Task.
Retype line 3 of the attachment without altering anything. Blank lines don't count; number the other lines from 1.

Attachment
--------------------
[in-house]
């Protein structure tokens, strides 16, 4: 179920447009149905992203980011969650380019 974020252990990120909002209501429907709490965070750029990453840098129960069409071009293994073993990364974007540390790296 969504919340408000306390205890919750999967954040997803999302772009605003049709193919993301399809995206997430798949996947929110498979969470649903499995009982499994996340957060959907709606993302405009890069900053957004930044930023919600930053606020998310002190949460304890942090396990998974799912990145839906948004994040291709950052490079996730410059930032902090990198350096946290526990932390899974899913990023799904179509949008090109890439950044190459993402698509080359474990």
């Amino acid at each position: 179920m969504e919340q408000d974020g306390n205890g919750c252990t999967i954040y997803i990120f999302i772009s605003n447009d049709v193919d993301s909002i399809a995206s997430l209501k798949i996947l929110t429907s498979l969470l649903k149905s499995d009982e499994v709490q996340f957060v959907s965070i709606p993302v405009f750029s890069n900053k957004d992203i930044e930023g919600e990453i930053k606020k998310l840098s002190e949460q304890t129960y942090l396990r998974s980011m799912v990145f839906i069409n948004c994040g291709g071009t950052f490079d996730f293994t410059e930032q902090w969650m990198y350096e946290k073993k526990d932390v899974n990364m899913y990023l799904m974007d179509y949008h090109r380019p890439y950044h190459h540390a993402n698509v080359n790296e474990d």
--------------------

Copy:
């Amino acid at each position: 179920m969504e919340q408000d974020g306390n205890g919750c252990t999967i954040y997803i990120f999302i772009s605003n447009d049709v193919d993301s909002i399809a995206s997430l209501k798949i996947l929110t429907s498979l969470l649903k149905s499995d009982e499994v709490q996340f957060v959907s965070i709606p993302v405009f750029s890069n900053k957004d992203i930044e930023g919600e990453i930053k606020k998310l840098s002190e949460q304890t129960y942090l396990r998974s980011m799912v990145f839906i069409n948004c994040g291709g071009t950052f490079d996730f293994t410059e930032q902090w969650m990198y350096e946290k073993k526990d932390v899974n990364m899913y990023l799904m974007d179509y949008h090109r380019p890439y950044h190459h540390a993402n698509v080359n790296e474990d």